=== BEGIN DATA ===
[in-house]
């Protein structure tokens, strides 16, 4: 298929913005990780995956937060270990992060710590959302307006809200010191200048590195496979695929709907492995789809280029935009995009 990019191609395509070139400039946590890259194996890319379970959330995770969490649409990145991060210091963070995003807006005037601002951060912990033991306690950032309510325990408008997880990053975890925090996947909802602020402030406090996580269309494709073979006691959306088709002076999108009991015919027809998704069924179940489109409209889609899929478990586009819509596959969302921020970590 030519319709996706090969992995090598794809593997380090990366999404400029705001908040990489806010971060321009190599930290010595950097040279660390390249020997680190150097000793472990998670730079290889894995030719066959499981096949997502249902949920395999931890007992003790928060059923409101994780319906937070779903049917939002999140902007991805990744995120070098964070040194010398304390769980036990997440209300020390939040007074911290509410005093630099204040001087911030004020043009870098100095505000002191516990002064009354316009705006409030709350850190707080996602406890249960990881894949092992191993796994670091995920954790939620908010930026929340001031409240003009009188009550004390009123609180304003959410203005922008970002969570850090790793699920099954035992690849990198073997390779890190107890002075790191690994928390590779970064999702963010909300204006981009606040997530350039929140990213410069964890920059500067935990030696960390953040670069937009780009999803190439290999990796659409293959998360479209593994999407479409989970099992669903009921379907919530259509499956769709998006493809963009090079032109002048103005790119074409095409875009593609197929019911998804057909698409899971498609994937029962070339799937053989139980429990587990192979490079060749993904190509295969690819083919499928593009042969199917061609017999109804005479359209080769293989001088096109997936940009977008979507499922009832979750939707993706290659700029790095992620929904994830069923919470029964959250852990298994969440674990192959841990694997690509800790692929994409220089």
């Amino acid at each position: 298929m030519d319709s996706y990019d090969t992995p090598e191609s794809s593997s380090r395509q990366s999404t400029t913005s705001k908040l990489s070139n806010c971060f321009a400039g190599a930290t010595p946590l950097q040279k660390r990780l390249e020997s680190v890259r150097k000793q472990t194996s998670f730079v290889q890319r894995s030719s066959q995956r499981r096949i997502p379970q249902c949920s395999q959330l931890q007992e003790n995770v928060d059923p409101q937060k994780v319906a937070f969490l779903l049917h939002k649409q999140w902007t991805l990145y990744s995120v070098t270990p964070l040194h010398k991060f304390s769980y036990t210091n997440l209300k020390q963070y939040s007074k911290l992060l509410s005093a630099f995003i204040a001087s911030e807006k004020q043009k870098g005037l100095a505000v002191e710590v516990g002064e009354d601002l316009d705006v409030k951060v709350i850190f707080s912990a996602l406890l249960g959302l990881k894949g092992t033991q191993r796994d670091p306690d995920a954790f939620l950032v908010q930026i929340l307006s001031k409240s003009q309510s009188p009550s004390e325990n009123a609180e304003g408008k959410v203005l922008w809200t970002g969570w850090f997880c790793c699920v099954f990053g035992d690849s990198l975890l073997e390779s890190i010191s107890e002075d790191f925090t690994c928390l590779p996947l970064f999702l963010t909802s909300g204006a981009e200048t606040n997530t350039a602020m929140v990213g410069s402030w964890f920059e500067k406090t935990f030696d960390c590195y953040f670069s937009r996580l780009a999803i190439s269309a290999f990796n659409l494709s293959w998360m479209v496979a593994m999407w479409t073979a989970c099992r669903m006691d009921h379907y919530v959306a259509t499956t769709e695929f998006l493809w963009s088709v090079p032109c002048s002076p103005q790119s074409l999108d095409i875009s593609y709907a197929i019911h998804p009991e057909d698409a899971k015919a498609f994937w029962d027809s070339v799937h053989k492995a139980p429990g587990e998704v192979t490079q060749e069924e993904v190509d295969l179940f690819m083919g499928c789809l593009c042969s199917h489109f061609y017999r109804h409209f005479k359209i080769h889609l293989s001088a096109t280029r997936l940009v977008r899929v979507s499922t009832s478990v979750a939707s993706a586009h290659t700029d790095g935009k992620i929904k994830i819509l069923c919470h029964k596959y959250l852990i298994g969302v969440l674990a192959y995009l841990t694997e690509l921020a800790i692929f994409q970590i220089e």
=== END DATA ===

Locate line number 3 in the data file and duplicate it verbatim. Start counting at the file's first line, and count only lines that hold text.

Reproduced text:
């Amino acid at each position: 298929m030519d319709s996706y990019d090969t992995p090598e191609s794809s593997s380090r395509q990366s999404t400029t913005s705001k908040l990489s070139n806010c971060f321009a400039g190599a930290t010595p946590l950097q040279k660390r990780l390249e020997s680190v890259r150097k000793q472990t194996s998670f730079v290889q890319r894995s030719s066959q995956r499981r096949i997502p379970q249902c949920s395999q959330l931890q007992e003790n995770v928060d059923p409101q937060k994780v319906a937070f969490l779903l049917h939002k649409q999140w902007t991805l990145y990744s995120v070098t270990p964070l040194h010398k991060f304390s769980y036990t210091n997440l209300k020390q963070y939040s007074k911290l992060l509410s005093a630099f995003i204040a001087s911030e807006k004020q043009k870098g005037l100095a505000v002191e710590v516990g002064e009354d601002l316009d705006v409030k951060v709350i850190f707080s912990a996602l406890l249960g959302l990881k894949g092992t033991q191993r796994d670091p306690d995920a954790f939620l950032v908010q930026i929340l307006s001031k409240s003009q309510s009188p009550s004390e325990n009123a609180e304003g408008k959410v203005l922008w809200t970002g969570w850090f997880c790793c699920v099954f990053g035992d690849s990198l975890l073997e390779s890190i010191s107890e002075d790191f925090t690994c928390l590779p996947l970064f999702l963010t909802s909300g204006a981009e200048t606040n997530t350039a602020m929140v990213g410069s402030w964890f920059e500067k406090t935990f030696d960390c590195y953040f670069s937009r996580l780009a999803i190439s269309a290999f990796n659409l494709s293959w998360m479209v496979a593994m999407w479409t073979a989970c099992r669903m006691d009921h379907y919530v959306a259509t499956t769709e695929f998006l493809w963009s088709v090079p032109c002048s002076p103005q790119s074409l999108d095409i875009s593609y709907a197929i019911h998804p009991e057909d698409a899971k015919a498609f994937w029962d027809s070339v799937h053989k492995a139980p429990g587990e998704v192979t490079q060749e069924e993904v190509d295969l179940f690819m083919g499928c789809l593009c042969s199917h489109f061609y017999r109804h409209f005479k359209i080769h889609l293989s001088a096109t280029r997936l940009v977008r899929v979507s499922t009832s478990v979750a939707s993706a586009h290659t700029d790095g935009k992620i929904k994830i819509l069923c919470h029964k596959y959250l852990i298994g969302v969440l674990a192959y995009l841990t694997e690509l921020a800790i692929f994409q970590i220089e």